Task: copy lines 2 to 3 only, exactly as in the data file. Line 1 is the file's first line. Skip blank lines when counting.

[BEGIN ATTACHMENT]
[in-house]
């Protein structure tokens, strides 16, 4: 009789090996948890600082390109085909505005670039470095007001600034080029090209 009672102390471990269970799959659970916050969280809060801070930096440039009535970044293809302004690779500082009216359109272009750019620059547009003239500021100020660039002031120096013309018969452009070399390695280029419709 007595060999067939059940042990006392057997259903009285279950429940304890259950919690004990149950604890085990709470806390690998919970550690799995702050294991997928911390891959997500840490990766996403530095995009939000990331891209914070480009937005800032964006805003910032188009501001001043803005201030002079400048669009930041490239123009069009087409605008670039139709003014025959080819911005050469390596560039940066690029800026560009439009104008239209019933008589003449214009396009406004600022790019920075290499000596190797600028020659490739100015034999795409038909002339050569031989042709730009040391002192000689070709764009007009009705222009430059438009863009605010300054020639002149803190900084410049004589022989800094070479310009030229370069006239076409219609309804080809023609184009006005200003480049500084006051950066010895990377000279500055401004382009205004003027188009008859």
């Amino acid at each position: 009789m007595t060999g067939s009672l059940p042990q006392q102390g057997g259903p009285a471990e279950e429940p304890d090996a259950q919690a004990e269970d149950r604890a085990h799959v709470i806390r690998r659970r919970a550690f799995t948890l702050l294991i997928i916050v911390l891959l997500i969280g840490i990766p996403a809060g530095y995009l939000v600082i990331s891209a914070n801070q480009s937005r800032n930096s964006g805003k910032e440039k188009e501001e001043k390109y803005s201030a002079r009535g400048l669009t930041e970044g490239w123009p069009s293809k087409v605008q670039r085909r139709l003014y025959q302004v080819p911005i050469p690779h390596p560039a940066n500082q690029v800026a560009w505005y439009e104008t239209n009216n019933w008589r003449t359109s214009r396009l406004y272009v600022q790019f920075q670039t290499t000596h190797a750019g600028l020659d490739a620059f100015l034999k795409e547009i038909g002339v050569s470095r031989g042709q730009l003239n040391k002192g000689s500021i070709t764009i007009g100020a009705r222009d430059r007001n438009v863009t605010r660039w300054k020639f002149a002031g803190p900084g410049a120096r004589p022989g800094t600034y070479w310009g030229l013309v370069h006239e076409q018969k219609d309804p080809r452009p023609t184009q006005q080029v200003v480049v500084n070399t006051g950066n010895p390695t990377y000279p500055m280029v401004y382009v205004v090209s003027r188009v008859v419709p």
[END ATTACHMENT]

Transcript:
């Protein structure tokens, strides 16, 4: 009789090996948890600082390109085909505005670039470095007001600034080029090209 009672102390471990269970799959659970916050969280809060801070930096440039009535970044293809302004690779500082009216359109272009750019620059547009003239500021100020660039002031120096013309018969452009070399390695280029419709 007595060999067939059940042990006392057997259903009285279950429940304890259950919690004990149950604890085990709470806390690998919970550690799995702050294991997928911390891959997500840490990766996403530095995009939000990331891209914070480009937005800032964006805003910032188009501001001043803005201030002079400048669009930041490239123009069009087409605008670039139709003014025959080819911005050469390596560039940066690029800026560009439009104008239209019933008589003449214009396009406004600022790019920075290499000596190797600028020659490739100015034999795409038909002339050569031989042709730009040391002192000689070709764009007009009705222009430059438009863009605010300054020639002149803190900084410049004589022989800094070479310009030229370069006239076409219609309804080809023609184009006005200003480049500084006051950066010895990377000279500055401004382009205004003027188009008859």
């Amino acid at each position: 009789m007595t060999g067939s009672l059940p042990q006392q102390g057997g259903p009285a471990e279950e429940p304890d090996a259950q919690a004990e269970d149950r604890a085990h799959v709470i806390r690998r659970r919970a550690f799995t948890l702050l294991i997928i916050v911390l891959l997500i969280g840490i990766p996403a809060g530095y995009l939000v600082i990331s891209a914070n801070q480009s937005r800032n930096s964006g805003k910032e440039k188009e501001e001043k390109y803005s201030a002079r009535g400048l669009t930041e970044g490239w123009p069009s293809k087409v605008q670039r085909r139709l003014y025959q302004v080819p911005i050469p690779h390596p560039a940066n500082q690029v800026a560009w505005y439009e104008t239209n009216n019933w008589r003449t359109s214009r396009l406004y272009v600022q790019f920075q670039t290499t000596h190797a750019g600028l020659d490739a620059f100015l034999k795409e547009i038909g002339v050569s470095r031989g042709q730009l003239n040391k002192g000689s500021i070709t764009i007009g100020a009705r222009d430059r007001n438009v863009t605010r660039w300054k020639f002149a002031g803190p900084g410049a120096r004589p022989g800094t600034y070479w310009g030229l013309v370069h006239e076409q018969k219609d309804p080809r452009p023609t184009q006005q080029v200003v480049v500084n070399t006051g950066n010895p390695t990377y000279p500055m280029v401004y382009v205004v090209s003027r188009v008859v419709p």